Tuesday, September 27, 2011

something sweet

The vast majority of pet-owners and the general population already know that chocolate is toxic to dogs.  Have you ever wondered actually why it is toxic and the mechanisms behind what can be so delightful for humans (yum!) and so poisonous to our pets?

A friend recently asked me to provide the explanation, and I thought I'd share it with you all, as well.

Chocolate contains compounds called methylxanthines, specifically theobromine and caffeine.  Dogs are believed to metabolize these compounds differently than humans, resulting in toxicity.  (Chocolate also contains high amounts of fat and sugar, which can cause GI upset even in small ingestions). The amount of methylxanthine in chocolate depends on the type of chocolate; in general, the more bitter the chocolate, the higher the methylxanthine content.  Therefore, baker's chocolate is more toxic than dark chocolate which is more toxic than milk chocolate, with white chocolate containing the least of the compound.  Baker's chocolate is estimated to contain about 7 times more theobromine than milk chocolate.

If your dog ingests chocolate (or any other toxin), it is very important to call your veterinarian or an animal poison control center (888-426-4435) for specific recommendations.  Early intervention is key to a positive outcome, and calculations based on your dog's weight, type of chocolate, and amount ingested are key in treatment recommendations.   As with most poisons/toxins, do NOT wait for symptoms to start, the time for the best outcome is BEFORE symptoms occur!

 The amount ingested and the size of the pet determines the level of toxicity. A dog ingesting enough of even just milk chocolate can develop life threatening symptoms.

The mechanisms of action of these active compounds is to inhibit a receptor in the central nervous system, resulting stimulation and tachcyardia (elevated heart rates).  Symptoms occur depending on amount ingested compared to body weight of the patient.  Lower exposures can result in vomiting and diarrhea, usually just as a result of the high sugar and fat content of most chocolates.  Vomiting and diarrhea can become quite severe and require hospitalization for fluid therapy and symptomatic treatment.  Higher exposures can result in the symptoms attributed primarily to methylxanthines; agitation, restlessness, hyperactivity, as well as tachycardia, (dangerously high heart rate), arrythmia (abnormal heart beats). Some severe exposures can result in seizures or even death, especially if untreated.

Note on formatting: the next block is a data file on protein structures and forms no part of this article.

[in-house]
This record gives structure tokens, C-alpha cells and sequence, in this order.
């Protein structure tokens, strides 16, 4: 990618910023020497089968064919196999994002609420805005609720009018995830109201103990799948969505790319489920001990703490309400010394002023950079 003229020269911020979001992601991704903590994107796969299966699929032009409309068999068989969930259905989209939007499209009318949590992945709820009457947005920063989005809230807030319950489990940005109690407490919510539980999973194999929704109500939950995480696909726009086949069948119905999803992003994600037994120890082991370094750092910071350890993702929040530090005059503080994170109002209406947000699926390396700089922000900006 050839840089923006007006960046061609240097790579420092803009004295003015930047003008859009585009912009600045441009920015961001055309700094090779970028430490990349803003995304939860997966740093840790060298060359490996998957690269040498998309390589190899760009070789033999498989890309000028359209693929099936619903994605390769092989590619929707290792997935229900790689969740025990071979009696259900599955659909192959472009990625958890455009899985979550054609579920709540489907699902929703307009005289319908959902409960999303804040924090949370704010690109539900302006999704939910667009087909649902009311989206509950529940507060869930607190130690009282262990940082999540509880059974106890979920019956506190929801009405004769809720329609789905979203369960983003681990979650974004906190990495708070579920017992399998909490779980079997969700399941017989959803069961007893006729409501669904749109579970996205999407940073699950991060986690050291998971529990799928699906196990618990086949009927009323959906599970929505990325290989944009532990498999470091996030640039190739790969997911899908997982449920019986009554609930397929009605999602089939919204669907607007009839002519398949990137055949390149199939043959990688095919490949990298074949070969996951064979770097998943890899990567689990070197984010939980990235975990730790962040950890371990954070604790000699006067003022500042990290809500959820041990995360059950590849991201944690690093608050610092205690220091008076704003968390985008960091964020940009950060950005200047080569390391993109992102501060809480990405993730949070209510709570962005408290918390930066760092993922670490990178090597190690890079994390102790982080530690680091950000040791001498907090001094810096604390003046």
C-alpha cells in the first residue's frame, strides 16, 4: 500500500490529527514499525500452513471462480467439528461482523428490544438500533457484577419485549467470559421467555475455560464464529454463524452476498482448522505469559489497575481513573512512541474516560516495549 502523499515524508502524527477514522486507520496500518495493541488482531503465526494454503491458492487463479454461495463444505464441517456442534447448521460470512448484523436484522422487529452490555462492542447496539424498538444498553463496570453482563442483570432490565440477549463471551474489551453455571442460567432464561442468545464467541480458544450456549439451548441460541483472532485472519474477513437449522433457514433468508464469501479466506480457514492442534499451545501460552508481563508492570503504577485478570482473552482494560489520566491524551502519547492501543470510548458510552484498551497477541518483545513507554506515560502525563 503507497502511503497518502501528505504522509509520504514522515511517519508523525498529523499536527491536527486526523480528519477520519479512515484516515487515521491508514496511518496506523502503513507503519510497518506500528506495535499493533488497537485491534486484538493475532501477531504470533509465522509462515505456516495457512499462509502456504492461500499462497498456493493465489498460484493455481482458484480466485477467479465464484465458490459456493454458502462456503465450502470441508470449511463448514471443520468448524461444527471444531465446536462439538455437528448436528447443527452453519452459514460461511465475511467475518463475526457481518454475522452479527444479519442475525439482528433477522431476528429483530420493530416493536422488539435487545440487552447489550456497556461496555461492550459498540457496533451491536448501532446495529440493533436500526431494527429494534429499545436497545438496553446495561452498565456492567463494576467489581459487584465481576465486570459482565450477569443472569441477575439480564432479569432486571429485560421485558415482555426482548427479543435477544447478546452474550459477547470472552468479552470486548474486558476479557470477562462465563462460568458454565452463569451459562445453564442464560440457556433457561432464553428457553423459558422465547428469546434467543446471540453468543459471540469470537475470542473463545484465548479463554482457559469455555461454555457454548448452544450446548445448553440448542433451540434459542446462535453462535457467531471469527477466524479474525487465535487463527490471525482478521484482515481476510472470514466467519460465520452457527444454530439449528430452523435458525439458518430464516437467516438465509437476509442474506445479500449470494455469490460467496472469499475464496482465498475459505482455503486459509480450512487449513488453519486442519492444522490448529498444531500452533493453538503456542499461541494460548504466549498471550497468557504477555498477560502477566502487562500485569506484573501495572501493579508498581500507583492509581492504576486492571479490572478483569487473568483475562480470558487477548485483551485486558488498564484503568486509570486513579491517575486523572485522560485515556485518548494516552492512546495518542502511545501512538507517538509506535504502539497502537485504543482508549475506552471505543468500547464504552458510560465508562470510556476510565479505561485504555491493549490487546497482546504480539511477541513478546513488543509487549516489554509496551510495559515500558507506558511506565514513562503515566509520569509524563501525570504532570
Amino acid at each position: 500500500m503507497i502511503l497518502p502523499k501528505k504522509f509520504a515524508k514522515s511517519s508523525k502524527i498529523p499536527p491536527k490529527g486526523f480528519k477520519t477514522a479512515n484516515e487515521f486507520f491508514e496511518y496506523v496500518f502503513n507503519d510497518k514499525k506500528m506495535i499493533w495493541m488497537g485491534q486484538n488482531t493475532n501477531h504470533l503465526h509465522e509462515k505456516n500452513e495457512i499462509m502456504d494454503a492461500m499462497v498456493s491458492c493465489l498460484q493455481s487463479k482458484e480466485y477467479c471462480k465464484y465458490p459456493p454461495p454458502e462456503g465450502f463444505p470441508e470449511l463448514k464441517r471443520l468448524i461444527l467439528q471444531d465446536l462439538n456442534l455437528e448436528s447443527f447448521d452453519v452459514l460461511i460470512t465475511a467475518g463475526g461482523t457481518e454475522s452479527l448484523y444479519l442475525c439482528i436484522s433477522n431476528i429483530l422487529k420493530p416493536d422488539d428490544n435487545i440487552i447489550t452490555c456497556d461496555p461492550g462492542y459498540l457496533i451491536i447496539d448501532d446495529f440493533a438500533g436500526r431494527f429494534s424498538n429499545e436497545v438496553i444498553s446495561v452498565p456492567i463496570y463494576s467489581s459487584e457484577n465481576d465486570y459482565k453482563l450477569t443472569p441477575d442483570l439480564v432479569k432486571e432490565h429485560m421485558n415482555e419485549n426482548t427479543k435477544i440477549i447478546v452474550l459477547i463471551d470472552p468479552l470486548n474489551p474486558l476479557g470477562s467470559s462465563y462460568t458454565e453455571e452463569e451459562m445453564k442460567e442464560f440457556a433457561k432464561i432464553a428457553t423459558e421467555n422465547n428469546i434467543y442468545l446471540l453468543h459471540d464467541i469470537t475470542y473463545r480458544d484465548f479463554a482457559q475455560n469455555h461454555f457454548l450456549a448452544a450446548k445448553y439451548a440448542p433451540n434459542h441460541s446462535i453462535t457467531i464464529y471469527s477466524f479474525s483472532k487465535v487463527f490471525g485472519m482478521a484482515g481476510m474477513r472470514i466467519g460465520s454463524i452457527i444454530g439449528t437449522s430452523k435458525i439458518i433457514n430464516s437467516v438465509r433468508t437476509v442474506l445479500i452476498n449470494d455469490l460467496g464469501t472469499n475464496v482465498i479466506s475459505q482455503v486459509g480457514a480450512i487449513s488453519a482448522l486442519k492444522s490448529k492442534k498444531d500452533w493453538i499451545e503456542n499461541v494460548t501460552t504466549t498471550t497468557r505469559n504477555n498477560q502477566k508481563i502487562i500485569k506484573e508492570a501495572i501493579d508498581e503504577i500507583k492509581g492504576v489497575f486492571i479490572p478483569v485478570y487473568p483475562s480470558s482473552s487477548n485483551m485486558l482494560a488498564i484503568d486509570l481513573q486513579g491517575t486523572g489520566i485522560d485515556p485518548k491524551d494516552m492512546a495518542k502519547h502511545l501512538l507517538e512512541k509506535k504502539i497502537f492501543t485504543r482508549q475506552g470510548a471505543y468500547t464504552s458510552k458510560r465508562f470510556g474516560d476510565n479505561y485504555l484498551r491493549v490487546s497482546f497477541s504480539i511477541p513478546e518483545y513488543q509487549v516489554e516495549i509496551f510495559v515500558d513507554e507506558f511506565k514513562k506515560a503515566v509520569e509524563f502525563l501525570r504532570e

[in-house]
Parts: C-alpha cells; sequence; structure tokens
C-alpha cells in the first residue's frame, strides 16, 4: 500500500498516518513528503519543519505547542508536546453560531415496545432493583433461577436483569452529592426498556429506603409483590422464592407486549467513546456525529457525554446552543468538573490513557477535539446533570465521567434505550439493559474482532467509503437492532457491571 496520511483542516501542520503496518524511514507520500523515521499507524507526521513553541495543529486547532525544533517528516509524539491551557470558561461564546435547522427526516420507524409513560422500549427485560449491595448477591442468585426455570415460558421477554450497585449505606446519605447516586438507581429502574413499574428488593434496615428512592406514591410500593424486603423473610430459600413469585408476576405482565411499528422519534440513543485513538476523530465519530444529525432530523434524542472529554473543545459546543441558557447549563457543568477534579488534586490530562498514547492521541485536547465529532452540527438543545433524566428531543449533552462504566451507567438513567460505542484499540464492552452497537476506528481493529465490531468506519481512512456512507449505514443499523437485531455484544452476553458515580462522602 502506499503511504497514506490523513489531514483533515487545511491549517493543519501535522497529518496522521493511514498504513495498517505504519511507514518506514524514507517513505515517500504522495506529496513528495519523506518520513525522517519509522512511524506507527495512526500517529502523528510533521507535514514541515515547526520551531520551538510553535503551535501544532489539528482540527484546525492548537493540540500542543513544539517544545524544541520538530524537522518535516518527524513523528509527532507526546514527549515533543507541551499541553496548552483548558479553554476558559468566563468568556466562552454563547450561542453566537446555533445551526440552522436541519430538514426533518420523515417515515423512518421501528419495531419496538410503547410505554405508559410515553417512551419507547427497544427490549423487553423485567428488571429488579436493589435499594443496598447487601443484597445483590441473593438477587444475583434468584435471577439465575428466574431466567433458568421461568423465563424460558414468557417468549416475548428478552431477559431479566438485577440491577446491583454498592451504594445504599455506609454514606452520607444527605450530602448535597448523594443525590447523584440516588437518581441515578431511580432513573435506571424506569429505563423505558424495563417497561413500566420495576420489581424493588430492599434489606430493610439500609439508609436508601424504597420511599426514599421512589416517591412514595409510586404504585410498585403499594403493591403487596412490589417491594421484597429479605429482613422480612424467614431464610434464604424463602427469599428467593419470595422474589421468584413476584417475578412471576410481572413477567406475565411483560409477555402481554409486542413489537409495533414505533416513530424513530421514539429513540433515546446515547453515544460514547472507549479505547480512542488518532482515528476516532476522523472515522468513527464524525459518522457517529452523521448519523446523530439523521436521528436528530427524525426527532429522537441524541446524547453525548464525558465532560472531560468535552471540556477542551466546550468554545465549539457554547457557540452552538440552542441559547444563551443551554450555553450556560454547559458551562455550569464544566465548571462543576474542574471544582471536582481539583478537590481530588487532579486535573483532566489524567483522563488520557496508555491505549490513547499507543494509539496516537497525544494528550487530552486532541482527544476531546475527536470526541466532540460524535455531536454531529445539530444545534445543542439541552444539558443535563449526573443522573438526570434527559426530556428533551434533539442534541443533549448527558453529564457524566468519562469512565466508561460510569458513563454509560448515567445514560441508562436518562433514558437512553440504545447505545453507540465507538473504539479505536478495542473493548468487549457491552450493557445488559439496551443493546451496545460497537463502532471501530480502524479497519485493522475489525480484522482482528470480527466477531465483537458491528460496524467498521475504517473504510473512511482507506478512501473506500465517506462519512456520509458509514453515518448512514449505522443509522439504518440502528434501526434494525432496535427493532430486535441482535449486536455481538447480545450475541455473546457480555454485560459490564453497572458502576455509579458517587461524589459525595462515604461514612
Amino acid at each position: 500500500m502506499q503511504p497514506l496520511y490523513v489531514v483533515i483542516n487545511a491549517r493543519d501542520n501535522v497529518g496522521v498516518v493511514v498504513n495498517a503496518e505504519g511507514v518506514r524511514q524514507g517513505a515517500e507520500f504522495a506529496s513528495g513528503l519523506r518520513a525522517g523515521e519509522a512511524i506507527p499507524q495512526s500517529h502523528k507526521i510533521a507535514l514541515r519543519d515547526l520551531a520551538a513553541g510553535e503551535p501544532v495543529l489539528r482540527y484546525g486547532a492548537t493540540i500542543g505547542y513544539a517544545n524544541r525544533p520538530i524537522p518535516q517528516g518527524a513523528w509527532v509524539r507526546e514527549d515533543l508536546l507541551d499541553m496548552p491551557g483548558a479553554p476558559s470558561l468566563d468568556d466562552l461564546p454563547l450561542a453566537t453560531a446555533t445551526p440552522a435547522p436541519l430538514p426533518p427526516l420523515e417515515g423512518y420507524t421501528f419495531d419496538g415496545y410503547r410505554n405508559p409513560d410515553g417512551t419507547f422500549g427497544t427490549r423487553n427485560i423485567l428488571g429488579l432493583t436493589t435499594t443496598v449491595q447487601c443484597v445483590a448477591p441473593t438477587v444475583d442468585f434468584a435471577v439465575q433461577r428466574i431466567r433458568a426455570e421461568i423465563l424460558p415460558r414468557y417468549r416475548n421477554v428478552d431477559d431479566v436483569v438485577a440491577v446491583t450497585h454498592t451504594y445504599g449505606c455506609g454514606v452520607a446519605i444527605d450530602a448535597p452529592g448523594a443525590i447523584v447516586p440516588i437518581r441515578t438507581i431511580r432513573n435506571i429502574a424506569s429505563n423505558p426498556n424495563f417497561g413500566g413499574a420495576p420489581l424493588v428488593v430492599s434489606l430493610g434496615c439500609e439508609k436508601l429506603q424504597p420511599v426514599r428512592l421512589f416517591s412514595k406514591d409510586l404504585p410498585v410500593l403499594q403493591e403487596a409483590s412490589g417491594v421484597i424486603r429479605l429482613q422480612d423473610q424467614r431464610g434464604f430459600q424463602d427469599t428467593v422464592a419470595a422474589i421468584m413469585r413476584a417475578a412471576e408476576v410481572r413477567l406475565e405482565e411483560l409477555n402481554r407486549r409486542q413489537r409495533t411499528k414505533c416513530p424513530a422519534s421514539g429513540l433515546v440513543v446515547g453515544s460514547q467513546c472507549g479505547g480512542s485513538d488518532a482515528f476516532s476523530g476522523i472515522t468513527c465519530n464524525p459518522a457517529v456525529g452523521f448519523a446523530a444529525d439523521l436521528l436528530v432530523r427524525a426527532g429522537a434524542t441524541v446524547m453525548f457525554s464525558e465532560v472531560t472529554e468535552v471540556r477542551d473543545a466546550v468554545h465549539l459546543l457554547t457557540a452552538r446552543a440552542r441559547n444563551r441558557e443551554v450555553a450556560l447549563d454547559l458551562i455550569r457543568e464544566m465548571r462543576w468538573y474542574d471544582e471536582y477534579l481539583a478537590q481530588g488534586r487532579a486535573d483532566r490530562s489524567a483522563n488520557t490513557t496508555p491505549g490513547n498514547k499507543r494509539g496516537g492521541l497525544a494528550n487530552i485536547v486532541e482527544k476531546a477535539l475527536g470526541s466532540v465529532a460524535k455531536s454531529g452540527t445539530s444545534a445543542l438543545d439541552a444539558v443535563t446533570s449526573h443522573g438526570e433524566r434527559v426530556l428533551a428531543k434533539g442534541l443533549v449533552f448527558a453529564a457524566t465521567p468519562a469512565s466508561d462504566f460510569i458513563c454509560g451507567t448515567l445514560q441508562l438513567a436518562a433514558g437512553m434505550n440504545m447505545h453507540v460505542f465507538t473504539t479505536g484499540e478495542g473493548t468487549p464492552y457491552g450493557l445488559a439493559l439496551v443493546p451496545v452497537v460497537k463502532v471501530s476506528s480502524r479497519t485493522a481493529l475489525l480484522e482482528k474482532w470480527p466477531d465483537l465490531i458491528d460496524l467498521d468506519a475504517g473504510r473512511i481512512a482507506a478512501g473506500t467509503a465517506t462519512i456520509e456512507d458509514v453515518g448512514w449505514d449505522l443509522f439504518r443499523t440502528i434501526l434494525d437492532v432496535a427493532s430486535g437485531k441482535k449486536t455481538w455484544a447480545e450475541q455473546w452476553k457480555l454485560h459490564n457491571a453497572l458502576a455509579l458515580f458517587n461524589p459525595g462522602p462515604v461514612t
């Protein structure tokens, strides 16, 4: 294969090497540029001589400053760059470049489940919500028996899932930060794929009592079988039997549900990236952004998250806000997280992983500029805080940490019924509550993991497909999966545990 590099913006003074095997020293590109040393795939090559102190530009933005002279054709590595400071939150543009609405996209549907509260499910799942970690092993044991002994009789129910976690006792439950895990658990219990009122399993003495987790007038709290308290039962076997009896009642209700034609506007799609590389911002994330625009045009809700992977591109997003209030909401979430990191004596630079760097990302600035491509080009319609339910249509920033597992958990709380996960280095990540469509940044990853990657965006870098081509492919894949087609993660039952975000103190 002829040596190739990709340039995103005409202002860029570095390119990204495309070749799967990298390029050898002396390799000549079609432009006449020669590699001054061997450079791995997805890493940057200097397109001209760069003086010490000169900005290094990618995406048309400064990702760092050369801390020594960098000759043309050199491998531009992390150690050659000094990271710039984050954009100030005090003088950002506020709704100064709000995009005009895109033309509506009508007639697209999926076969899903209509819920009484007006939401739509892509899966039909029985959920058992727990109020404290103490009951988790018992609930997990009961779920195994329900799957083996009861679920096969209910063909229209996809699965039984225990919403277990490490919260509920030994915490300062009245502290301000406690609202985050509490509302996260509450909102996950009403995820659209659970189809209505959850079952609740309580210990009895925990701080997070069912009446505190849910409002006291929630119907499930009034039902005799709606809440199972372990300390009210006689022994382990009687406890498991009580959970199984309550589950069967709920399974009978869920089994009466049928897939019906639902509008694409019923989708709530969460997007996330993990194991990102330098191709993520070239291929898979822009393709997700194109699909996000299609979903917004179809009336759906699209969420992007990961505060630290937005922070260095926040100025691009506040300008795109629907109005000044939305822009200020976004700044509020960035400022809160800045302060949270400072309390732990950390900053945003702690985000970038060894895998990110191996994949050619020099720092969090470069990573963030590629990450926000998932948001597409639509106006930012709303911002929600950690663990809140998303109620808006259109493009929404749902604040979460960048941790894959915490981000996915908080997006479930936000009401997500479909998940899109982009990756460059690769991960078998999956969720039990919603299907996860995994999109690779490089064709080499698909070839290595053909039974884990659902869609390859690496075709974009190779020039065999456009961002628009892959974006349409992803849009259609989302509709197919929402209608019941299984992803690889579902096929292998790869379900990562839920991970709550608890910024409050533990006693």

The good news is that usually, dogs respond to treatment.  The best treatment is preventing access of your pet to any compounds or foods containing chocolate. The most common times of year for our ER to see a spike in chocolate toxicity cases are the days after halloween, easter, thanksgiving and Christmas. If a dog is seen ingesting chocolate, a calculation can usually be made to determine what level of ingestion has occurred.  If the ingestion is above a toxic level, a veterinarian will usually recommend an office visit to induce vomiting.   Vomiting should never be induced at home, as complications can occur (aspiration of vomitus, choking), and medications in the hospital are much more reliable in producing productive emesis than anything given at home. Depending on the level of ingestion, activated charcoal may be given by your veterinarian.  Hospitalization for IV fluids, heart monitoring, or other medications may be necessary.

 If the patient is already experiencing vomiting and diarrhea before the exposure is known or recognized, then the treatment depends upon severity of symptoms.  Many patients improve rapidly with hospitalization for Iv fluids, treatment of nausea, diarrhea, and prevention of hyperactivity or tachycardia.  

Bottom line - save the sweets for yourself, and keep your pets safe as we approach the holiday season!  I'll highlight some more common toxins in the upcoming blog posts.  More information is available at veterinary partner.com.


  1. Is white chocolate free of all the toxic compounds? I know it's not real chocolate, but it does contain cocoa butter.

  2. White chocolate is not free of all toxic compounds, but it does have a very significantly lower amount of them. That's why it takes so much more to cause the really nasty chocolate toxicity signs. Any amount can still cause vomiting and diarrhea, or pancreatitis, as it's a very rich food substance our pets aren't used to eating. I wouldn't recommend feeding it to your pet, but if they get into it, it's far less serious than bakers chocolate.